- If you are breastfeeding, it is recommended to both feed and use a topical anesthetic.
- Do not give your child acetaminophen (Tylenol) or Ibuprofen (Advil) before your vaccination appointment. There is some evidence it can interfere with the efficacy of the vaccine. But it’s okay to give it to your children after the needle.
- Try giving your child two and under a sucrose (1 teaspoon of sugar with 2 teaspoons of water) or glucose (sugar) solution right before their vaccination. You’d need to prepare this and bring it with you, as most medical offices don’t have this on hand. The recommendation was for 2 mL of a “saturated” sugar in water solution.
- Use a sugar solution and finger/ thumb/ pacifier sucking together but NOT sugar solution and breastfeeding together.
- Do not use a vapocoolant spray just before the vaccination.
A negative experience with an immunization can cause fear for future vaccinations. Here are some things you can do in advance and during the appointment:
- If your little one doesn’t remember his or her last vaccination experience, warn them that (s)he is about to get a vaccination. Try saying something like this: (smile) “It is time to visit our doctor. (S)he is going to give us some medicine—it’s called a ‘vaccination’—that will help us to be really strong.”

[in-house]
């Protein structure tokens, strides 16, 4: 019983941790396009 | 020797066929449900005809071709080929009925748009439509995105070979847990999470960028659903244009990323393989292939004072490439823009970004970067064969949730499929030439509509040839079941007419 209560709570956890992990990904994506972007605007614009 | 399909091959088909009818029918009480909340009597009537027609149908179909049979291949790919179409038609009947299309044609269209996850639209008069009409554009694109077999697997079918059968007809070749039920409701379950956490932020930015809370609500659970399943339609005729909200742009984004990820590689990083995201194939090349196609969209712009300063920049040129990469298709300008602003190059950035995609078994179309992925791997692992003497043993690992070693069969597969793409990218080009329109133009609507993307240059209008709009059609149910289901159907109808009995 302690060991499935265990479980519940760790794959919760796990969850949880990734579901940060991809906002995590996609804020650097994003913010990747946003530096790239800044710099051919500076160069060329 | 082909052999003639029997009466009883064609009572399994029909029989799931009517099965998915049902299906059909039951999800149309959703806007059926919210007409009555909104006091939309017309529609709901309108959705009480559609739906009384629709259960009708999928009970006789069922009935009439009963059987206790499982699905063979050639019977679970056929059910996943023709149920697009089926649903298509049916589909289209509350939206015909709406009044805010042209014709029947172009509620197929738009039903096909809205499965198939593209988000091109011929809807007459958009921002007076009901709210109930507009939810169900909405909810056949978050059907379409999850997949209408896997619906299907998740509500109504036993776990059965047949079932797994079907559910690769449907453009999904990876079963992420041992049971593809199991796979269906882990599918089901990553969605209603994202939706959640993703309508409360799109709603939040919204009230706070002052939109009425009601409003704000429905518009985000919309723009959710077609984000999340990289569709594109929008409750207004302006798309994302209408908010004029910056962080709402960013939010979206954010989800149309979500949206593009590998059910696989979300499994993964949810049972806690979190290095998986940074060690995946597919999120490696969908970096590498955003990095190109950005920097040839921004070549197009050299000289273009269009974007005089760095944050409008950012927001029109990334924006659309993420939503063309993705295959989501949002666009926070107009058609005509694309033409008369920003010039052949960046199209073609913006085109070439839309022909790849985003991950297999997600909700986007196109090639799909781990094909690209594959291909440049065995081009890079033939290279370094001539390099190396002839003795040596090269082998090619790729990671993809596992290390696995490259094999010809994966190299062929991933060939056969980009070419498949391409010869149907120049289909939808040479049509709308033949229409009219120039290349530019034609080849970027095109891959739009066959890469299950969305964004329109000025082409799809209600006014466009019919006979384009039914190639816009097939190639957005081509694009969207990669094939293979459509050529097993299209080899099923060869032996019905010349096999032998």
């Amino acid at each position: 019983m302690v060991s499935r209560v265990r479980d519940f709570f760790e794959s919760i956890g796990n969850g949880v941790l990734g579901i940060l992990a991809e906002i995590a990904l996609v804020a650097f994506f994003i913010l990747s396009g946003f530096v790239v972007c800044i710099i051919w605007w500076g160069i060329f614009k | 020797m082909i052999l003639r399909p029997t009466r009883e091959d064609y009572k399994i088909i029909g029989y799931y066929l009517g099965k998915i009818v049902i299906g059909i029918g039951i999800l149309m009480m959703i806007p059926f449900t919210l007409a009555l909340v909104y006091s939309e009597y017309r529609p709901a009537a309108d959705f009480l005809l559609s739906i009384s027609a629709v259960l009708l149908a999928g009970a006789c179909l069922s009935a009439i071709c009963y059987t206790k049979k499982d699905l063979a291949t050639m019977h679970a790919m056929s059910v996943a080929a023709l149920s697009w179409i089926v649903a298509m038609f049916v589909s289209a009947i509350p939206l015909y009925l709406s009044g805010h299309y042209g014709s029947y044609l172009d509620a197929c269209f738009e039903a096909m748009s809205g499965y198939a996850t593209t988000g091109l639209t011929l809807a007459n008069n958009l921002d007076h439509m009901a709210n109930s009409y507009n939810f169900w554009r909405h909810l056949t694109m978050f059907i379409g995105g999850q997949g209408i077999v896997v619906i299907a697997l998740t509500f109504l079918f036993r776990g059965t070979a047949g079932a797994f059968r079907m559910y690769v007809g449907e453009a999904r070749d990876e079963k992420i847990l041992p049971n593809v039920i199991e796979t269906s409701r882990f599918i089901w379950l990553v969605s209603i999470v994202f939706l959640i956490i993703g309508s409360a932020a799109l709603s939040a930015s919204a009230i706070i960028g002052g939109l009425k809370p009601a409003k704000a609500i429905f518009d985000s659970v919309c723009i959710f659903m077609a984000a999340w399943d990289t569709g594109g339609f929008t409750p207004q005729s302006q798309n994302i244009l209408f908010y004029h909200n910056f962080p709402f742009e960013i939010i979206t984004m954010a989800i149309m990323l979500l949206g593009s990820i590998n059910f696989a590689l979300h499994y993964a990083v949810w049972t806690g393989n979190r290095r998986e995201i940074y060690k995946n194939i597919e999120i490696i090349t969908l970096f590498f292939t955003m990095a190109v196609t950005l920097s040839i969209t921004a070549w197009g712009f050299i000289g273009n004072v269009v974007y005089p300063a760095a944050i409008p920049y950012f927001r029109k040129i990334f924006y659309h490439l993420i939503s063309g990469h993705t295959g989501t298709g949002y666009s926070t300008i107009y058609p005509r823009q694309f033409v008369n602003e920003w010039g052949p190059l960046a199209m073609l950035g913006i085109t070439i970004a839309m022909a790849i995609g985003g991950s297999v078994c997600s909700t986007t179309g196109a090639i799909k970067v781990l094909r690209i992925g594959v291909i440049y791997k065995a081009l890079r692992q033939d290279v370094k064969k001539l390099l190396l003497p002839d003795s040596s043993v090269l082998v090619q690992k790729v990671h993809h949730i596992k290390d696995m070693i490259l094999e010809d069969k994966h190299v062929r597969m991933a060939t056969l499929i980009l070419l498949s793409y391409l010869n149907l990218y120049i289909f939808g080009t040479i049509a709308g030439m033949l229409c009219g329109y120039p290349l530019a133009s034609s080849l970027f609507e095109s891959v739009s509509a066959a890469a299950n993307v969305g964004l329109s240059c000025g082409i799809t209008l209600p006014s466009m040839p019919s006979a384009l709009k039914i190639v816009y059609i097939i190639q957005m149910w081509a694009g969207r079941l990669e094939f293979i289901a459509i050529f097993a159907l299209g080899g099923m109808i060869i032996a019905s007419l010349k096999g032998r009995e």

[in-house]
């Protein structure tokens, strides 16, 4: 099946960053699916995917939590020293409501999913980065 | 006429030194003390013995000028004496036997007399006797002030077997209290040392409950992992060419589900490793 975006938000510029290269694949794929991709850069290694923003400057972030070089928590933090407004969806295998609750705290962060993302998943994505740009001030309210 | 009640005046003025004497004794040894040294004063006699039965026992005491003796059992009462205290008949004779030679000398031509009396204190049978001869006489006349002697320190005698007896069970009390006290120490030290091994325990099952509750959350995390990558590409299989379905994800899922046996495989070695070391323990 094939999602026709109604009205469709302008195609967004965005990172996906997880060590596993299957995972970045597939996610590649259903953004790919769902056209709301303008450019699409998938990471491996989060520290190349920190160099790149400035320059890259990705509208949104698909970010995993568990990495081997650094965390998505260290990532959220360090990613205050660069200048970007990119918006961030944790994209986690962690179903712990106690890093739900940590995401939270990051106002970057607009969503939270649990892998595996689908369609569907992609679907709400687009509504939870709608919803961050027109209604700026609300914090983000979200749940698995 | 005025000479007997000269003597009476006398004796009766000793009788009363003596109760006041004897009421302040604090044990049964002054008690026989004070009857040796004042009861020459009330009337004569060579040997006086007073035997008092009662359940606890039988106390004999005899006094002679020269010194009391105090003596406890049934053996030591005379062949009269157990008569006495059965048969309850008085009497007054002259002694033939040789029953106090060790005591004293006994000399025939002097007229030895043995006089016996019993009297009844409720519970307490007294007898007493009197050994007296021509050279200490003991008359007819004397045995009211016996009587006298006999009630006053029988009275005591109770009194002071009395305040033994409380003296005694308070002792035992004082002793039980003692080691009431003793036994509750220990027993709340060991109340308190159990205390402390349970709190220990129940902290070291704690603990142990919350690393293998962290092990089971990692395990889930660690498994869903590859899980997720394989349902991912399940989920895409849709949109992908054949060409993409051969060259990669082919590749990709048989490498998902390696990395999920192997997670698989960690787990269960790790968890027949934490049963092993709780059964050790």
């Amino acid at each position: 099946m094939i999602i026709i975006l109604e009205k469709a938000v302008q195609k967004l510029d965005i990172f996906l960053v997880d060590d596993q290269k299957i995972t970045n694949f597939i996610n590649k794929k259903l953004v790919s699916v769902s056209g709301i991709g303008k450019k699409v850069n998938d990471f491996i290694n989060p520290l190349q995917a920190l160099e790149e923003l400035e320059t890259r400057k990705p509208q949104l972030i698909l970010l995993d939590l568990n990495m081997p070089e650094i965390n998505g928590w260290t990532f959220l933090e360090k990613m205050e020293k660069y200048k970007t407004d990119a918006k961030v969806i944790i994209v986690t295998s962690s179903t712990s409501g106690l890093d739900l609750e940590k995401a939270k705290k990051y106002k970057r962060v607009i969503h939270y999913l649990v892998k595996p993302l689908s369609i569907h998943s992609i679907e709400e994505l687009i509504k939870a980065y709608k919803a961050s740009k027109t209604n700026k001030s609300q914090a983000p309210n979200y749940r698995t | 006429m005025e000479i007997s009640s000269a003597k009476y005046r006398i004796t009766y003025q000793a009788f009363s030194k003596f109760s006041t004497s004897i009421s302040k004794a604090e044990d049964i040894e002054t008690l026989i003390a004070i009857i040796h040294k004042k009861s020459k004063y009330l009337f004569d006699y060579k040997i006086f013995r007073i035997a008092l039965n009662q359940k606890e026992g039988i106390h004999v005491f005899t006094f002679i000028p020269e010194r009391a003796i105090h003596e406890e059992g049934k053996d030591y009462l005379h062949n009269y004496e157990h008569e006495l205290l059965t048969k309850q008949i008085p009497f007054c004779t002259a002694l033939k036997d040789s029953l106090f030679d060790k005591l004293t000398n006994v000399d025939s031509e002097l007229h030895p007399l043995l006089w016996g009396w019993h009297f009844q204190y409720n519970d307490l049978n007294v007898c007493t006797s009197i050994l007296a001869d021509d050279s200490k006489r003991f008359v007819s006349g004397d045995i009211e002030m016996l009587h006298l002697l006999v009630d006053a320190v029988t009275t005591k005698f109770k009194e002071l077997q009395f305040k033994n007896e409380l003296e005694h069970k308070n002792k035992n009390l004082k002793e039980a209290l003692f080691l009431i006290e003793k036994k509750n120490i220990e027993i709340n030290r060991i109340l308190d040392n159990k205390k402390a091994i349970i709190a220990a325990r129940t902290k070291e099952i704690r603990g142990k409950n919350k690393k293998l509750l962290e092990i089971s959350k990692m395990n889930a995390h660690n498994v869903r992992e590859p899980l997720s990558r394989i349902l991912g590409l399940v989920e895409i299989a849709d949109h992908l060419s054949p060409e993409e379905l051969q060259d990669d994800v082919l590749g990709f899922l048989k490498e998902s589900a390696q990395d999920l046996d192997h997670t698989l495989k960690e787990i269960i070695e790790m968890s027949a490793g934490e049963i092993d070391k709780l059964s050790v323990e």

- Be honest with your kids. Don’t tell your young child that “this won’t hurt at all.” It can break your kids' trust.
- The authors also recommended against using “repeated reassurance” like saying “don’t worry” and “It’ll be okay” on repeat. I found the best thing was to book an appointment time where I knew there'd be a short or no wait in the waiting room. I’d distract my child with fun music in the car ride, cute books to read in the waiting area, and speak very little about the appointment ahead of time.
- Use your smartphone to keep your child happily distracted before and during the vaccination.
- Music distraction is great, too! We’d rather hear a child and parent singing loudly than a loudly screaming one. Also, you could offer headphones to the child to listen to music of their choice.
- Breathing with a toy is a great way to distract a child over three-years-old! Bring some bubbles or a pinwheel to your vaccination appointment.
Educate yourself about what to expect with a vaccination: how it might feel and what you can do to manage any pain or anxiety.
When schools run vaccinations clinics, they can integrate these tips, which will make the experience easier for everyone involved.
Put the 5 P's Into Practice Now!
You might want to check out the the CARD (Comfort Ask Relax Distract) system [www.cardsystem.ca] which brings together everything we know about making vaccinations a more positive experience in a step-by-step process for healthcare providers and patients to follow. Each letter category represents a different group of activities people can play to have a better vaccination experience and reduce negative stress-related reactions like pain, fear and fainting.
Parents across Canada are part of one the biggest vaccine rollout in recent history thanks to COVID. When it's your family's time to get the COVID vaccine, remember these 5 P's. It will make the process less stressful and less painful. Vaccines can be a positive experience when you know what to do. I know these tips will help, because it doesn't have to hurt.
Photo courtesy of Monica Roddey